The Division of Rehabilitation Services' Home Services Program (HSP) provides services to individuals with severe disabilities so they can remain in their homes and be as independent as possible.
For Coronavirus (COVID-19) related information, please visit: Home Services Program (HSP) Coronavirus (COVID-19) Updates
If you are an HSP Customer in need of PPE (Personal Protective Equipment), please contact your Counselor, your local DRS office (locator link) or the DRS Hotline at 1-877-581-3690.
What services are offered?
Our program offers numerous options for independence:
- Personal Assistant (PA): Provides assistance with household tasks, personal care and, with permission of a doctor, certain health care procedures. PAs are selected, employed, and supervised by individual customers.
- Homemaker Services: Personal care provided by trained and professionally supervised personnel for customers who are unable to direct the services of a PA. Instruction and assistance in household management and self-care are also available.
- Maintenance Home Health: Services provided through a treatment plan prescribed by a physician or other health care professional. Other services include nursing care and physical, occupational, and speech therapy.
- Electronic Home Response: Emergency response system offered by hospitals and community service organizations. This rented signaling device provides 24-hour emergency coverage, permitting the individual to alert trained professionals at hospitals, fire departments, or police departments.
- Home Delivered Meals: Provided to individuals who can feed themselves but are unable to prepare food.
- Adult Day Care: The direct care and supervision of customers in a community-based setting to promote their social, physical, and emotional well-being.
- Assistive Equipment: Devices or equipment either purchased or rented to increase an individual's independence and capability to perform household and personal care tasks at home.
- Environmental Modification: Modifications in the home that help compensate for loss of ability, strength, mobility or sensation; increase safety in the home, and decrease dependence on direct assistance from others.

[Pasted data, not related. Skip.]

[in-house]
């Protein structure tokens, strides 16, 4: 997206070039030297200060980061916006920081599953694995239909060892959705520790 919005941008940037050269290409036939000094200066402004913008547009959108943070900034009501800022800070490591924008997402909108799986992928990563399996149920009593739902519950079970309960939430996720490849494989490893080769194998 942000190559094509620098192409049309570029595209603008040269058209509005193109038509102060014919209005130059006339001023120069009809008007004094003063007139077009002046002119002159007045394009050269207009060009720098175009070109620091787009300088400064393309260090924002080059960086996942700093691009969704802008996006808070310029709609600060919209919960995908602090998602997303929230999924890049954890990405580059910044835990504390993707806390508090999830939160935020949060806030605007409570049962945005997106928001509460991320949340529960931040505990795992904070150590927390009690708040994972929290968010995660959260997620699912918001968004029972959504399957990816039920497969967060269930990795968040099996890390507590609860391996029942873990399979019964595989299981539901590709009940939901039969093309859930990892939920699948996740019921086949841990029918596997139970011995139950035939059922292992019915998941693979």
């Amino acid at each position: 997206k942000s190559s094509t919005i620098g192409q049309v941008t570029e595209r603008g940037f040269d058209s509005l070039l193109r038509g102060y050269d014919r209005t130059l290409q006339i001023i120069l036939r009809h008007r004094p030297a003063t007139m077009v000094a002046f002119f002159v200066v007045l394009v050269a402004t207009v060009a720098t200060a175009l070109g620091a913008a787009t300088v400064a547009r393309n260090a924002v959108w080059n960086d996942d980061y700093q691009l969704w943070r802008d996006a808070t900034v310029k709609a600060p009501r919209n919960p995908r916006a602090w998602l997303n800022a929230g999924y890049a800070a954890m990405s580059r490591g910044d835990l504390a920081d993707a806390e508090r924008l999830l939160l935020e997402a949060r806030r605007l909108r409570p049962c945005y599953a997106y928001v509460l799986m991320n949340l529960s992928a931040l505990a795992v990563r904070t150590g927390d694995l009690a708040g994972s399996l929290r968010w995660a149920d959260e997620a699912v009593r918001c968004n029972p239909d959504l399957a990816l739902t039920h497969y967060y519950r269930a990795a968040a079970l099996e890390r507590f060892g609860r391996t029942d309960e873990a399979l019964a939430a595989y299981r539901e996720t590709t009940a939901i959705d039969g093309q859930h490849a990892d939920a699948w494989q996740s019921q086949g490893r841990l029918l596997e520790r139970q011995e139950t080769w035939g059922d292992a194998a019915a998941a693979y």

- Respite Services: Temporary care for adults and children with disabilities aimed at relieving stress to families. Respite services may be provided for vacation, rest, errands, family crisis or emergency. Services may include personal assistant, homemaker or home health.
We also provide specialized services for people with HIV/AIDS and/or traumatic brain injuries (TBI).
Our Community Reintegration Program helps individuals with disabilities who live in nursing homes move into community with the supports they need to live as independently as possible.
Who can receive these services?
We serve people with severe disabilities under age 60 who need help with daily living activities in their homes. Many of these people are at risk of moving into a nursing home or other facility. (For those 60 and over, please contact the Illinois Department on Aging.)
How are services provided?
Customers may hire their own PAs to assist in their home, based on the service plan they have jointly developed with their DRS rehabilitation counselor.
Homemaker agencies may supply workers for persons who need someone to supervise their PA in the home.
How to apply?
Use the online Rehabilitation Services Web Referral to refer yourself or someone else for services.
We provide services in 48 local offices located in communities throughout the state. Use the DHS Office Locator and search for Rehabilitation Services to find the nearest local office or call toll-free: (800) 843-6154 (Voice, English or Español) or (866) 324-5553 (TTY).
HFS Statewide Transition Plan
On January 16, 2014 the Centers for Medicaid and Medicare Services (CMS) issued new regulations for the provision of Medicaid Home and Community-Based Services (HCBS). The intent of the new regulations is to ensure that individuals receiving long-term care services and supports through HCBS programs have full access to benefits of community living and the opportunity to receive services in the most integrated setting appropriate.
Each state that operates a 1915(c) waiver or a Section 1915(i) state plan benefit that was in effect on or before March 17, 2014, is required to file a Statewide Transition Plan outlining the state's strategies for bringing its HCBS delivery system into compliance with the federal regulations.
For more information, please visit the HFS Statewide Transition Plan Website and the Final HCBS Rule page.
HCBS Settings Announcement
Pursuant to the final Home and Community-Based Services (HCBS) regulations, states must ensure Adult Day Care, TBI Habilitation, and TBI Prevocational Providers are compliant with Federal Person-Centered Planning and Settings requirements. Agencies that do not meet these requirements will be barred by federal law from participating in any Home and Community Based Services Medicaid waiver program.
Agencies must ensure:
- Participants have full access to the benefits of community living
- Participants receive services in the most integrated setting
- Their programs meet Home and Community-Based Settings requirements specified in federal 42 CFR 441.301(c)(4)-(c)(5)
- Their programs meet Person-Centered Planning requirements specified in federal 42 CFR 441.30 (c)(1)-(c)(3)
All existing and new agency providers must receive training on these mandatory requirements. Training and other resources may be reviewed at the following link on the Department of Healthcare and Family Services webpage: Additional Resources | HFS (illinois.gov)